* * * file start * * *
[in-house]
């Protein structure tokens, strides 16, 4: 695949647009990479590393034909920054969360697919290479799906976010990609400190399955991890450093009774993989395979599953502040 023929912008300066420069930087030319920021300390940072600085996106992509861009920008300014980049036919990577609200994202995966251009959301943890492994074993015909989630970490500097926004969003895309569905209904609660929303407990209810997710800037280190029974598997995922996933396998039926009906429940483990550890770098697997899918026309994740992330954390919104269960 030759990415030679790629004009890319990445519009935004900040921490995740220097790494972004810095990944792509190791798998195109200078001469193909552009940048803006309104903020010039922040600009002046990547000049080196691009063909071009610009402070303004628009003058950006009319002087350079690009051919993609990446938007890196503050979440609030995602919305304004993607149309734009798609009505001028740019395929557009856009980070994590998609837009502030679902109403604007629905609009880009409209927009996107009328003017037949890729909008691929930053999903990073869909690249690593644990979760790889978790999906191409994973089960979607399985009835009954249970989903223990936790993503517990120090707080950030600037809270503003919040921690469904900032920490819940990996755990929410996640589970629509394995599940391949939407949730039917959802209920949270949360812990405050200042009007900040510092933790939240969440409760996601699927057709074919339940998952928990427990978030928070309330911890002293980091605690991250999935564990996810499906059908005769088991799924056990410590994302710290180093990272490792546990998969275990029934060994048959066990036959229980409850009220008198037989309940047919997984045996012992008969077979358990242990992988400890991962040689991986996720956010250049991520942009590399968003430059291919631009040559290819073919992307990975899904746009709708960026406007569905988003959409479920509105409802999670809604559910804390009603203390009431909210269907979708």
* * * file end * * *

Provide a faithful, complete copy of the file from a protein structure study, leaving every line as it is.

[in-house]
């Protein structure tokens, strides 16, 4: 695949647009990479590393034909920054969360697919290479799906976010990609400190399955991890450093009774993989395979599953502040 023929912008300066420069930087030319920021300390940072600085996106992509861009920008300014980049036919990577609200994202995966251009959301943890492994074993015909989630970490500097926004969003895309569905209904609660929303407990209810997710800037280190029974598997995922996933396998039926009906429940483990550890770098697997899918026309994740992330954390919104269960 030759990415030679790629004009890319990445519009935004900040921490995740220097790494972004810095990944792509190791798998195109200078001469193909552009940048803006309104903020010039922040600009002046990547000049080196691009063909071009610009402070303004628009003058950006009319002087350079690009051919993609990446938007890196503050979440609030995602919305304004993607149309734009798609009505001028740019395929557009856009980070994590998609837009502030679902109403604007629905609009880009409209927009996107009328003017037949890729909008691929930053999903990073869909690249690593644990979760790889978790999906191409994973089960979607399985009835009954249970989903223990936790993503517990120090707080950030600037809270503003919040921690469904900032920490819940990996755990929410996640589970629509394995599940391949939407949730039917959802209920949270949360812990405050200042009007900040510092933790939240969440409760996601699927057709074919339940998952928990427990978030928070309330911890002293980091605690991250999935564990996810499906059908005769088991799924056990410590994302710290180093990272490792546990998969275990029934060994048959066990036959229980409850009220008198037989309940047919997984045996012992008969077979358990242990992988400890991962040689991986996720956010250049991520942009590399968003430059291919631009040559290819073919992307990975899904746009709708960026406007569905988003959409479920509105409802999670809604559910804390009603203390009431909210269907979708």